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Justice League #30 Review

Comic Books

Justice League #30 Review

It’s good vs. evil in an incredibly important chapter of ‘Year of the Villain’ not to be missed.

With “Year of the Villain” well under way, Justice League is ready to pop off this week. And pop off it does. James Tynion IV and Scott Snyder deliver one hell of a statement issued this week, which not only sets the stage for the latest thrust of action frenzy fun but does well to capture the rules of the game — or in this case, war.

So what’s it about?

The official summary reads:

Listen to the latest episode of our weekly comics podcast!

The “Justice Doom War” starts here! The Lex Luthor the League has known and fought is no more, replaced by an apex predator version of Lex, powered by Perpetua with a goal of bringing tragedy to the DC Universe. Now that Lex has powered up villains across the cosmos, he marshals his own troops, sparking a war between the Legion of Doom and the Justice League that will span space, time and the Multiverse itself. This is the start of the next big Justice League event, with consequences affecting “DC’s Year of the Villain” and beyond!

Why does this matter?

Snyder and Tynion (listen to my interview with James about his new horror book Something is Killing the Children) have been on quite a roll with this series and it only gets more intense this week. No worries if you’re new, though, as issue #30 is a good jumping on point.

Fine, you have my attention. What’s good about it?

Justice League #30 Review

Lex Luthor, the elongated man!
Credit: DC Comics

When it comes to stakes, there really isn’t a better book than this. This issue lays down the high stakes quite well with an opening four pages that will put you into a shock. It drops you right into a Lex Luthor dream come true as he crushes the Justice League. Just as your heart rate slows down enough, we learn what is really going on via Starman, who plays the orator for much of the issue. Starman is used to helping outline the positive energies of the universe, the opposing energies of the enemies, and more importantly how the heroes can win an unwinnable battle. A lot is outlined which helps make it quite clear how the heroes can win and what factors are in play for both sides.

This issue also fleshes out what is going on with Lex and the Legion of Doom. Perpetua gets some key scenes, further making her presence felt. The character dynamic between her and Lex is quite compelling and it’ll be interesting to see how it develops as she grows in power. Meanwhile, we get to see the certifiable armies both sides have, impressively drawn by Jorge Jimenez. The villains are as evil as can be and it shows. Think of this story arc as good vs. evil and you’ll understand what it’s going for.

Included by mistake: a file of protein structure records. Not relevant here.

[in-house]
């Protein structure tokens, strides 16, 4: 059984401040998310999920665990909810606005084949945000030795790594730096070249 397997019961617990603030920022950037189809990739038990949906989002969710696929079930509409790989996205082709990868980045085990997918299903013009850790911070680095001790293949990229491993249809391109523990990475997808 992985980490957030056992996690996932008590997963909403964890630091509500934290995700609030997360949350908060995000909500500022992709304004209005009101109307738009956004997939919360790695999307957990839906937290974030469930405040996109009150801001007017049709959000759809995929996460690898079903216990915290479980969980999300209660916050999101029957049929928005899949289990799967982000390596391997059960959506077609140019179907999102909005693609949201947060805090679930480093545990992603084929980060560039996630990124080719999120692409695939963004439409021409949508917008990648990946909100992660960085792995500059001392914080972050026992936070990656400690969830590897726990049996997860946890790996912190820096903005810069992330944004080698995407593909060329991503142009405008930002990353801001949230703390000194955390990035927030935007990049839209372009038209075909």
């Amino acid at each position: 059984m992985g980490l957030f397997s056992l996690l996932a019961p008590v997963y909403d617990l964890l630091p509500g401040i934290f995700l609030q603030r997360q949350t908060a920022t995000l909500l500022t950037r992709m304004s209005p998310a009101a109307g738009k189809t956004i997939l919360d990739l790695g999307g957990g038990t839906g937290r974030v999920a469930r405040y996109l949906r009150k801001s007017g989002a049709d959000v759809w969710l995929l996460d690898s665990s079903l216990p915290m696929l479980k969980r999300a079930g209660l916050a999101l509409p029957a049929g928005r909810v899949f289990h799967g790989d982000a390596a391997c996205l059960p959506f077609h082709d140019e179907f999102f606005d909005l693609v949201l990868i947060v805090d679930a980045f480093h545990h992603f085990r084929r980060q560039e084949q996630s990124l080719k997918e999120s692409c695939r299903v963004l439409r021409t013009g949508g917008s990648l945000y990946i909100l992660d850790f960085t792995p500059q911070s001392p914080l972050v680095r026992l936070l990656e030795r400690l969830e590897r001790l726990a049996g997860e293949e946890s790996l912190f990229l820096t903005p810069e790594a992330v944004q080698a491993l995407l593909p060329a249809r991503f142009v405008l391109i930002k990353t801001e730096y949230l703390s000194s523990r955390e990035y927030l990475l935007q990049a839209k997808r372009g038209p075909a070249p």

The plot moves forward well too, which has been a problem with previous issues. We get the full scope of the plan as well as the beginning of each as the Justice League split off into four groups. It’s not looking good for the heroes and again it’s thanks to the heavy lifting of Starman explaining it all that all this crazy sci-fi storytelling can make sense.

Again, Jimenez draws an incredible issue with the help of Alejandro Sanchez on colors and Tom Napolitano on letters. I’m really digging how Lex looks like an alien, barely recognizable save for the bald head. There are multiple large group scenes that feature plenty of detail so you know who is involved in this war (read: everybody). Generally speaking Starman does a lot of talking and for the most part, Jimenez keeps your attention so that the captions and dialogue don’t feel overburdening. There is one page that’s straight up awe-inspiring cutting to the Legion of Doom’s headquarters, seeing Lex look at some kind of magical representation of Earth, and then the hauntingly elongated Perpetua by his side. It’s the perfect mix of sci-fi sensibilities and wonder making imagery that’ll send your imagination through the roof.

Justice League #30 Review

She is haunting!
Credit: DC Comics

It can’t be perfect, can it?

Starman talks a lot and it’s mostly all good, save for one page. There are seven massive word ballons in the first two of six panels that do a lot of explaining, but could have used a few more panels to breathe and help visualize. I certainly appreciate all the exposition and set up since it adds value to the reader, but an extra page or two could have paced the issue better.

Is it good?

It’s good vs. evil in an incredibly important chapter of “Year of the Villain” not to be missed. If you love mixing high stakes, sci-fi, and good vs. evil storytelling, read this impactful story.

Justice League #30 Review
Justice League #30
Is it good?
It’s good vs. evil in an incredibly important chapter of “Year of the Villain” not to be missed. If you love mixing high stakes, sci-fi, and good vs. evil storytelling, read this impactful story.
Establishes the stakes, the rules of this new war, and all the players very well
Jimenez' art is at times stunning
Dialogue and captions can get so verbose it leaves less to the imagination and less room for the art

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